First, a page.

The main problem of depression is not only the high prevalence of the disorder but also its serious consequences on the patient’s quality of life and the associated social costs in terms of health care resource utilization and productivity losses. In recent years, there has been a considerable improvement in the knowledge of depression from the pathogenic, clinical and therapeutic perspectives. The present study analyzes whether such advances are reflected in a positive evolution of the treatment of depression in Spain. To this effect we have contrasted the results of two socio-sanitary studies published in this country: the White Book editions of 1982 and 1997 (WB82 and WB97, respectively). From the methodological perspective, the physician selection criteria employed were very uniform (structured questionnaires delivered to 128 (WB82) and 300 (WB97) randomly selected psychiatrists). The origin of patients consulting for specialized care has varied over this 15-year period. In effect, WB82 patients were essentially referred by friends (87.5%) and from the primary care setting (44.5%), whereas in the WB97 study referral from primary care predominated (50.1%), followed by the patient’s personal decision (24.8%). In turn, 40.7% and 51.7% of the psychiatrists in WB97 respectively considered the diagnostic and therapeutic means available in primary care to be insufficient. The priorities for improving patient quality of life, as reflected by both editions of the study, were the training of primary care physicians and the adequate provision of means in the mental health care centers. On the other hand, fewer problems for establishing a correct diagnosis were referred in the 1997 edition of the study (28.7%) than in 1982 (48.4%). In this sense, the main problem reported in WB82 was the lack of specialized training, whereas the masking of depression by some other disease process or symptoms was the main problem in WB97 (67.6% vs 21.1% according to WB82). The main symptoms upon which the diagnosis of depression are based do not seem to have evolved much in the past 15 years. The most frequently cited manifestations were a worsening of mood, loss of interest and leisure capacity, sleep alterations and diminished vitality. A comparative analysis of the therapeutic resources used was not possible, for prior to 1982 the only drugs available to physicians were the classical tricyclic agents and some MAO inhibitors; the selective serotonin reuptake inhibitors (SSRIs) – possibly the greatest advance in the treatment of depression in these 15 years – had not yet been introduced. Nevertheless, it should be pointed out that 98% of the psychiatrists consulted in WB97 considered pharmacologic treatment to be the most widely adopted form of management once depression has been diagnosed.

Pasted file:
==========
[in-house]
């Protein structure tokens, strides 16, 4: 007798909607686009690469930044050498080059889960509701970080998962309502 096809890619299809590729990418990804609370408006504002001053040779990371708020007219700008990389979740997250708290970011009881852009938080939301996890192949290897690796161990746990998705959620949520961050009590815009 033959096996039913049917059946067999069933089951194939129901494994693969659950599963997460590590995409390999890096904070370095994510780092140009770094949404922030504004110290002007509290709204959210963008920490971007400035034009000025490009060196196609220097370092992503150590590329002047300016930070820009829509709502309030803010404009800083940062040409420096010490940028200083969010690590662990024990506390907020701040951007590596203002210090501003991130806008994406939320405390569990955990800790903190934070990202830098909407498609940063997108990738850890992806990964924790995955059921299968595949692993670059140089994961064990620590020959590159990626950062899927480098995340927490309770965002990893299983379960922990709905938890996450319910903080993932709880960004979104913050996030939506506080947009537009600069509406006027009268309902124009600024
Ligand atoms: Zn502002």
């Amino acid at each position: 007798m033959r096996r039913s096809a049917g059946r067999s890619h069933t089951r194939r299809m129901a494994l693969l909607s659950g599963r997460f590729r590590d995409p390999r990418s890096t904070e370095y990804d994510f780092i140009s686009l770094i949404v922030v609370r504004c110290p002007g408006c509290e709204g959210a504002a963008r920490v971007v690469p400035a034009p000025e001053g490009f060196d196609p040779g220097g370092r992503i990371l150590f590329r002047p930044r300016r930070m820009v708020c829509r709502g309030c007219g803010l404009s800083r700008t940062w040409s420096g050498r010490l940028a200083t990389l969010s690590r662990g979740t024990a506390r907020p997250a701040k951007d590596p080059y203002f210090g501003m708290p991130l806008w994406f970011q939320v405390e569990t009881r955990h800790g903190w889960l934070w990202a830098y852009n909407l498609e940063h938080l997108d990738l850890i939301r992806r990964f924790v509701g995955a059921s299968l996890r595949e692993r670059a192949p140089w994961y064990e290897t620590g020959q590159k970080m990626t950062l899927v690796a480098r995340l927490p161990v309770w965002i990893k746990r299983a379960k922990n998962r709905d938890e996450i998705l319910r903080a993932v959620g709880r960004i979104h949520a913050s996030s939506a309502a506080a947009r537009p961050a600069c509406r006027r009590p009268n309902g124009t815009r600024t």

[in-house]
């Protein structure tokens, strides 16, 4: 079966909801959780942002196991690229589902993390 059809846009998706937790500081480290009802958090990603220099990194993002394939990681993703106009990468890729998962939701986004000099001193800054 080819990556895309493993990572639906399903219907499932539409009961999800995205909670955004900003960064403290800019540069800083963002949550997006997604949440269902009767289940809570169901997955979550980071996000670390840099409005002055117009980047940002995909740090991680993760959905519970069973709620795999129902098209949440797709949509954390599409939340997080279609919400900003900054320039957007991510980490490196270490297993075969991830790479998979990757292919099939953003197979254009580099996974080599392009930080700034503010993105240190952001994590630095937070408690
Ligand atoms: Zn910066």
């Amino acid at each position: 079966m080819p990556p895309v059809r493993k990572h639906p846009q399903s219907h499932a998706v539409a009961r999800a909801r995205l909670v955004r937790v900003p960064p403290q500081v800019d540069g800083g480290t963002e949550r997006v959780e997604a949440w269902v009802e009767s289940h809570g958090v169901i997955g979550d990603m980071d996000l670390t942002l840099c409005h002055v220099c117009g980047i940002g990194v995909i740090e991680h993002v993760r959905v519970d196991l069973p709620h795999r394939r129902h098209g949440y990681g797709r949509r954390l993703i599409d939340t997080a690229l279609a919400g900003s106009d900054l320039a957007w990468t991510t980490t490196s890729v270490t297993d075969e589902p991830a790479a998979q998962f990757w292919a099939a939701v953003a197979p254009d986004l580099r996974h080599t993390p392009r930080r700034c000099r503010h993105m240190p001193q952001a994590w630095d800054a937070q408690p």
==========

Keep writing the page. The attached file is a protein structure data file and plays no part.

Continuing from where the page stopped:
To analyze the trend of antipsychotic drug consumption in Spain from 1985 to 2000, and the impact of atypical antipsychotics on the overall consumption and on clozapine use.
Data on antipsychotic consumption were drawn from the ECOM database of the Spanish Ministry of Health, which contains the retail community pharmacies sales of medicinal products reimbursed by the National Health System. Data are presented as defined daily doses (DDDs) per 1000 inhabitants per day, for each year. To evaluate the impact of atypical antipsychotics on clozapine use, data from the Spanish “Clozapine Monitoring Program” were analyzed. Consumption data from Nordic countries were obtained from national statistics.